No texting while driving soon to be the law in Texas
The law is loosely referred to as the no texting law but, actually, HB 62 is about distracted driving and trying to change behavior of individuals behind the wheel. Distracted drivers caused more than 100,000 crashes statewide in 2015 resulting in 422 fatalities, the Texas Department of Transportation reported.
Sponsored by Representative Tom Craddock, the Distracted Driving bill was signed into law June 6 by Governor Greg Abbott and goes into effect September 1. Fines will be $25 to $200.
The Texas distracted driving prohibitions: Drivers under the age of 18 are prohibited from using wireless communications devices; Learners permit holders are prohibited from using handheld cell phones in the first six months of driving; School bus operators are prohibited from using cell phones while driving if children are present; Drivers are prohibited from using handheld devices in school crossing zones; Dallas, San Antonio, Austin, Amarillo, Galveston, El Paso, Corpus Christi, Missouri City, the Canyon, San Angelo, Snyder, Hurst, Lakeway, Stephenville and Wichita Falls are among the more than 60 Texas cities that have enacted local distracted driving laws.
a hands-free law in early January. Prohibited activities while driving in the Dallas-Fort Worth-area city include using a handheld device to talk, text and take photos. Fines begin at $100 and go up to $500. A warning period ran through the end of February.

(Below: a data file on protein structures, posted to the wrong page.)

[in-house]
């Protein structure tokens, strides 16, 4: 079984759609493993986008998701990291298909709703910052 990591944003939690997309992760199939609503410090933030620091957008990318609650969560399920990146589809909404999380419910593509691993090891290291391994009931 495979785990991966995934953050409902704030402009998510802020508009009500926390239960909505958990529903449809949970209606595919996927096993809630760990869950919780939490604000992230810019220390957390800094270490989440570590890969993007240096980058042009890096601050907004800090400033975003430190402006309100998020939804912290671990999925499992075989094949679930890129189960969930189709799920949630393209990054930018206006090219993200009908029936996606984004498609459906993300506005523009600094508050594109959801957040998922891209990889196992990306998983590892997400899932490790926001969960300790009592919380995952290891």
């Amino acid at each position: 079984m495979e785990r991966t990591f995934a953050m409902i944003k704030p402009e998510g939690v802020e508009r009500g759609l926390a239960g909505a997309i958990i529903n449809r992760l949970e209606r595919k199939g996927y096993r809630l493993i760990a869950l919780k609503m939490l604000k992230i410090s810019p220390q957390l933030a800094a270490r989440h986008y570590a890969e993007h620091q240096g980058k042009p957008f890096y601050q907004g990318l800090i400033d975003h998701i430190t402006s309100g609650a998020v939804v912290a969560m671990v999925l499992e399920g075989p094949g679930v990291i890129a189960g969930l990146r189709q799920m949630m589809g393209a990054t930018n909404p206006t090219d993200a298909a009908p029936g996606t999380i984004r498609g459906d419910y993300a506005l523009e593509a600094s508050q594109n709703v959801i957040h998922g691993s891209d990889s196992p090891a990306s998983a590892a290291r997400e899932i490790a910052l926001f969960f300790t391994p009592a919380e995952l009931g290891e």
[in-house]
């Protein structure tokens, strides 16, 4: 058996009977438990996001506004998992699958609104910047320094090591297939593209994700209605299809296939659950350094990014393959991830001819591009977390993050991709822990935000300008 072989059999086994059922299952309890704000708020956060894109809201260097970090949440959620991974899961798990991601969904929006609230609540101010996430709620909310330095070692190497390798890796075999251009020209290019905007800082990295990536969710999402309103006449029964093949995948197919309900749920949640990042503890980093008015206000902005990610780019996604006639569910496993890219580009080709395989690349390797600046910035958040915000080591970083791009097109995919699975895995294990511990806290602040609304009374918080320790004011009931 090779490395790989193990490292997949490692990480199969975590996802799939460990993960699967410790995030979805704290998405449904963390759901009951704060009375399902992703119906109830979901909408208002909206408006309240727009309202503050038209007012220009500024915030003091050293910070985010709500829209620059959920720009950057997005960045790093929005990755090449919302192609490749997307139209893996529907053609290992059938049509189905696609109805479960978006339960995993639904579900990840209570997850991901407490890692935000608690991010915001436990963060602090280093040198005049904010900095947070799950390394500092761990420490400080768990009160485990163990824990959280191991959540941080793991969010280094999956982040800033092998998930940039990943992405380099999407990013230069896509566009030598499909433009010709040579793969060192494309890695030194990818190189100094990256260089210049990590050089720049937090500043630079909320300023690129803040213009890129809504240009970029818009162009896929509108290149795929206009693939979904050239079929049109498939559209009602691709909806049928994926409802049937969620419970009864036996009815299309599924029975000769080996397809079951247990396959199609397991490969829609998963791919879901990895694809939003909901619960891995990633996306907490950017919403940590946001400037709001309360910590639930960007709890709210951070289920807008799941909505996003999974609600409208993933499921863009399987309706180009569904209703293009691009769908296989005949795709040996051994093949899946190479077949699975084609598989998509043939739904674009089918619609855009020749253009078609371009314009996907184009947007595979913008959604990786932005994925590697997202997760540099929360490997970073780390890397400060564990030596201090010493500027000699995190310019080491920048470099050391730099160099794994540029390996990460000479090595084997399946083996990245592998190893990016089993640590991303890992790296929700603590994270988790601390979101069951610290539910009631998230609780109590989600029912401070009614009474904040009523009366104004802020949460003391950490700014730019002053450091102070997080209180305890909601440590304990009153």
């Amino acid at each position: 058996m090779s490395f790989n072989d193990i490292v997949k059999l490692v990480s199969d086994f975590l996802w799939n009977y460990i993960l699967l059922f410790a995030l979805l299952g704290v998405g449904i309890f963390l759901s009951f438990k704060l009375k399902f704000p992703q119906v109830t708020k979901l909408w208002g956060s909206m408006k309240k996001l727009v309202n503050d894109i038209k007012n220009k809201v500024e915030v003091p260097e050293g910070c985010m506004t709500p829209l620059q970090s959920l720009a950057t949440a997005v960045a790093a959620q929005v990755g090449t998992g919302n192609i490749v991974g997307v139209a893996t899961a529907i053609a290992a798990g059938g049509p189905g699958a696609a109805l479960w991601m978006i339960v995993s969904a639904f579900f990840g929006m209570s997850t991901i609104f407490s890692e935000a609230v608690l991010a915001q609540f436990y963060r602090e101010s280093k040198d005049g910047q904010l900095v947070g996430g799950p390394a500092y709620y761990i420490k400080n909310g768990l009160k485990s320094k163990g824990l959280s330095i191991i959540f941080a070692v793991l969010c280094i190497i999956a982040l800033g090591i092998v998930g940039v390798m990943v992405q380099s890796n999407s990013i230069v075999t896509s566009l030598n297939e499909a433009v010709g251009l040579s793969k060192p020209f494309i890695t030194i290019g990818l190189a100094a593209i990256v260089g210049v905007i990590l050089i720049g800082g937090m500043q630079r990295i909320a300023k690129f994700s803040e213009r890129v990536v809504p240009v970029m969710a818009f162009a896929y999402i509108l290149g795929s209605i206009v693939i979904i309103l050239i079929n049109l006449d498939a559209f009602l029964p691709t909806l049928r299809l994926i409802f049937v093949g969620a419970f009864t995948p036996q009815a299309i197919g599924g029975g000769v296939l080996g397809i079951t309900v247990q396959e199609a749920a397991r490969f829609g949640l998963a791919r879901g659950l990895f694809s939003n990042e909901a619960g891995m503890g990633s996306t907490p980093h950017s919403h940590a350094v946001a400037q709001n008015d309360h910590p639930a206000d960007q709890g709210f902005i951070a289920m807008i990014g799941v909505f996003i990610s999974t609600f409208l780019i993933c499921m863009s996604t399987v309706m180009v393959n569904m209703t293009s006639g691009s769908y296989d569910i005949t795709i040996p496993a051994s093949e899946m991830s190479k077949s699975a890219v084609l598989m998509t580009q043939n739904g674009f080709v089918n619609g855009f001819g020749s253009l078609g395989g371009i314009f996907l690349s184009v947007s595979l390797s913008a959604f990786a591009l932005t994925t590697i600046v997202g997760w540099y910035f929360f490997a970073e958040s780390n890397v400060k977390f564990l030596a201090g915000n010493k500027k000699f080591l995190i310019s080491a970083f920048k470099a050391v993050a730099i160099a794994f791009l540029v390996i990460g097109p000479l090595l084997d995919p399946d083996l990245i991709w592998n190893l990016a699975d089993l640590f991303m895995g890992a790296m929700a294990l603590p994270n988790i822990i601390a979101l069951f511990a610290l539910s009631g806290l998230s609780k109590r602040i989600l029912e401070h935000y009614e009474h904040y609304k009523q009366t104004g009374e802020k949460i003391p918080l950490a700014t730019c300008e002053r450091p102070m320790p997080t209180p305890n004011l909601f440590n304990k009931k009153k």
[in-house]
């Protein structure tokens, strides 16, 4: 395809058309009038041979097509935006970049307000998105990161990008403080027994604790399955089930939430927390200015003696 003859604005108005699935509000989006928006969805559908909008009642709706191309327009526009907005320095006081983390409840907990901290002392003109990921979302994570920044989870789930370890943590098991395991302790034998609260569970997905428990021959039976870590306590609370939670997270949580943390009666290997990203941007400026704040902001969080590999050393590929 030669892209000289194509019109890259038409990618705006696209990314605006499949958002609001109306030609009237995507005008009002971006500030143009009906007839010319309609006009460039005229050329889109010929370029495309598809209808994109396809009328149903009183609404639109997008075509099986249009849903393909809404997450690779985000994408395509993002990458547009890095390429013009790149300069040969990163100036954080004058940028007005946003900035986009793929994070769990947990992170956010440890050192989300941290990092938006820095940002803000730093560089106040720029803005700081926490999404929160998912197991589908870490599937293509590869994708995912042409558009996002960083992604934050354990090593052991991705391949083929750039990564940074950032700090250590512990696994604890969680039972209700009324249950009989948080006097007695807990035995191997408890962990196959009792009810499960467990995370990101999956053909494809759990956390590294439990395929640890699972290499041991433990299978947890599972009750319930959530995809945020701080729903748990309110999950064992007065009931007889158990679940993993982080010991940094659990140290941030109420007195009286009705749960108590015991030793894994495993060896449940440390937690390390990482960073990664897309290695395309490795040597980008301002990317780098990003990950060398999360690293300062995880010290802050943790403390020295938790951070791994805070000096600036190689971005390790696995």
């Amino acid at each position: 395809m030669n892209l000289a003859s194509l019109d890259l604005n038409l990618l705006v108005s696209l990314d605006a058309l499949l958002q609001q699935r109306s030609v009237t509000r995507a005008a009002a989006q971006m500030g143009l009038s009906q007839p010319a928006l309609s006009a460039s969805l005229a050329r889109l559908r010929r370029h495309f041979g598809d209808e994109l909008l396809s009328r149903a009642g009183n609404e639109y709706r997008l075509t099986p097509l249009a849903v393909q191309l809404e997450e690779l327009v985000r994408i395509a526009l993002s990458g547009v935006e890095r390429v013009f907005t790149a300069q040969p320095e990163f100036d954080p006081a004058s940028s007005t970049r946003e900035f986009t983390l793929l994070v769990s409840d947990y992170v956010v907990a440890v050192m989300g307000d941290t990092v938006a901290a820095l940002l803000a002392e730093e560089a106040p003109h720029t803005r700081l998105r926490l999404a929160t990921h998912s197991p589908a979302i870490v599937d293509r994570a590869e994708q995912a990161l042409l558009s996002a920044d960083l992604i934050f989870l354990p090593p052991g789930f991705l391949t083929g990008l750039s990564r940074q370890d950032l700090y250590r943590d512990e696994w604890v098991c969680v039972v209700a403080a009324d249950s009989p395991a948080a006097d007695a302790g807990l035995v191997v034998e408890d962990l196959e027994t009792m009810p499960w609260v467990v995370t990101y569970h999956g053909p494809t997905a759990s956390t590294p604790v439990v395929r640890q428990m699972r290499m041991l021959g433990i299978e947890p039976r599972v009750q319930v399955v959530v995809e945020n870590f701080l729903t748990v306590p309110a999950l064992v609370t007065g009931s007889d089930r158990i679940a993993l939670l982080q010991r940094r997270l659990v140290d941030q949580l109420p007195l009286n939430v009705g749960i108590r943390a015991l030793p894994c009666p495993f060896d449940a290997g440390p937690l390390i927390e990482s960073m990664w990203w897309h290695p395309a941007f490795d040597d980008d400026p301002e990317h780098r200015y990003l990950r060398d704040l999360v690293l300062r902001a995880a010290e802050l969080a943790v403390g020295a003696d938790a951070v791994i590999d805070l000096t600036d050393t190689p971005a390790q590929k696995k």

“We are reviewing it [HB 62] now as we are not yet sure how it will change policing and traffic enforcement in Prosper until it takes effect,” said Assistant Police Chief Gary McHone in an email. “But it’s safe to say that we’re definitely in favor of any tools that can help make our streets and Town safer. Also, Prosper PD personnel will receive training on all of the laws passed this legislative session, including HB 62.”
McHone says once they get to see the final version of the law, they will determine the best way to conduct local enforcement. The law will have to be codified into the Transportation Code and “when we see a violation and when we can take action, we will,” McHone said. “Changing unsafe behavior is our goal; this does not always require issuing a citation. If there are educational opportunities, then we will explore those as well, which would have the same impact of stopping unsafe behavior.”
“There are several prongs to Traffic Safety,” Said Police Chief Doug Kowalski. He referred to the five ‘E’s: Engineering, Education, Encouragement, Enforcement and Evaluation.
With engineering in the case of HB 62, there have already been several electronic enhancements to operate functions of a smart phone by hands-free voice commands. There are also Apps that can sense when a phone is in a moving vehicle, and render it inoperable while automatically responding with a pre-programmed text message reply.
“There will be an education campaign to advise drivers of the specifics of the new law and when it goes into effect,” Kowalski said. Also, “during an initial period, offenders will be stopped, advised and warned or encouraged to follow the law.” These first three phases are to gain voluntary compliance with the law.
“Following the other phases or flagrant violations, offenders will be stopped and issued a citation in an effort to gain compliance,” Kowalski added.
There will also be an evaluation period after which it will be determined if the new law helps to cut down on traffic accidents.
Joyce Godwin | Joyce@CedarbrookMedia.Com